Disinflationary pressures: Concerns about disinflationary spirals eased during the period of the cyclical upswing of mid-2016 to mid-2018. Slower global growth and the drop in core inflation across advanced and emerging market economies have revived this risk. Lower inflation and entrenched lower inflation expectations increase debt service difficulties for borrowers, weigh on corporate investment spending, and constrain the monetary policy space central banks have to counter downturns, meaning that growth could be persistently lower for any given adverse shock.
Climate change, political risks, conflict: Climate change remains an overarching threat to health and livelihoods in many countries, as well as to global economic activity. Domestic policy mitigation strategies are failing to muster wide societal support in some countries. Meanwhile, international cooperation is diluted by the non-participation of key countries. Other risks previously discussed in the April WEO have become even more salient in recent months, notably rising geopolitical tensions in the Persian Gulf. At the same time, civil strife in many countries raises the risks of horrific humanitarian costs, migration strains in neighboring countries, and, together with geopolitical tensions, higher volatility in commodity markets.
Considering that the projected pickup in global growth remains precarious and subject to downside risks, appropriately calibrated macroeconomic policies are central to stabilizing activity and strengthening the foundations of the recovery. As a corollary, policy missteps and associated uncertainty will have a severely debilitating effect on sentiment, growth, and job creation.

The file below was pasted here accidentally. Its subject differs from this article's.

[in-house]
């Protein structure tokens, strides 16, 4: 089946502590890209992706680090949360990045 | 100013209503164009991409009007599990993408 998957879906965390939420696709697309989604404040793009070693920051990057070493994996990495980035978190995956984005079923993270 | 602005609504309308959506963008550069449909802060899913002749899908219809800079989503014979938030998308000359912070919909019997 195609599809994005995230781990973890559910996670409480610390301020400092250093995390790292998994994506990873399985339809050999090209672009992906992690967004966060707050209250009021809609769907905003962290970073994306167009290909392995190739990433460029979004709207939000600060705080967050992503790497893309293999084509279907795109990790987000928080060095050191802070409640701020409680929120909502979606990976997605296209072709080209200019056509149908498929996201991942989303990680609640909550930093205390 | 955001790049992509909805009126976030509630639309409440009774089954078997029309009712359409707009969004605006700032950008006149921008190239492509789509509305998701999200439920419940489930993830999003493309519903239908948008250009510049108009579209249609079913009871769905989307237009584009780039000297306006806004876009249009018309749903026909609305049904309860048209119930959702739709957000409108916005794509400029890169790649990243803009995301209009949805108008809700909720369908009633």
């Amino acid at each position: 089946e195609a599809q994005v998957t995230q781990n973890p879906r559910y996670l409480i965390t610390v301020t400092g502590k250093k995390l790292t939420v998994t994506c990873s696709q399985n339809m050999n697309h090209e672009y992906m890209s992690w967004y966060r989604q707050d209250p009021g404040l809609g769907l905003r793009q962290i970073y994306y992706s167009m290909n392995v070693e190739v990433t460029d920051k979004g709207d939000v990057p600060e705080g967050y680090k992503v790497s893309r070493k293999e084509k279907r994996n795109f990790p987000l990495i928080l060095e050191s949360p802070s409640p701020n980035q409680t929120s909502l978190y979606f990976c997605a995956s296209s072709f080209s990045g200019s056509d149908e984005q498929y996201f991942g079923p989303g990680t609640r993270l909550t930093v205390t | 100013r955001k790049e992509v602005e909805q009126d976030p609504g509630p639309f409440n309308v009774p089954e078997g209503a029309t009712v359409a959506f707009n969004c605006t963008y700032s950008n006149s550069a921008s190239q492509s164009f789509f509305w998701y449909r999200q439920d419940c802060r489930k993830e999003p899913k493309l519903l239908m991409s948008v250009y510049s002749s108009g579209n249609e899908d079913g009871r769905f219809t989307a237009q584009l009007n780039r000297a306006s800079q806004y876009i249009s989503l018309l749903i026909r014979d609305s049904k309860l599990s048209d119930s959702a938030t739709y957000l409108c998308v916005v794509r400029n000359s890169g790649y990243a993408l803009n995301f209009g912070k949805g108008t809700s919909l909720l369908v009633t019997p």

At the multilateral level, the pressing needs are, first, to reduce trade and technology tensions and, second, to expeditiously resolve uncertainty around changes to long-standing trade agreements (including those between the United Kingdom and the European Union as well as between Canada, Mexico, and the United States). Specifically, countries should not use tariffs to target bilateral trade balances. More fundamentally, trade disputes may be symptoms of deeper frustration with gaps in the rules-based multilateral trading system. Policymakers should cooperatively address these gaps and strengthen the rules-based multilateral trading system, including by ensuring continued enforcement of existing World Trade Organization (WTO) rules through a well-functioning WTO dispute settlement system; resolving the deadlock over its appellate body; modernizing WTO rules to encompass areas such as digital services, subsidies, and technology transfer; and advancing negotiations in new areas such as digital trade. Other key areas that call for enhanced international cooperation include mitigating and adapting to climate change, addressing cross-border tax evasion and corruption, and avoiding a rollback of financial regulatory reforms. Policymakers should ensure multilateral institutions remain adequately resourced to counteract disruptive portfolio adjustments in a world economy heavily laden with debt.
At the national level, key priorities shared across countries include enhancing inclusion, strengthening resilience to turbulent turns in international financial markets, and addressing constraints that inhibit potential output growth (which for some means implementing product and labor market reforms to boost productivity and for others raising labor force participation rates). More specifically, across country groups,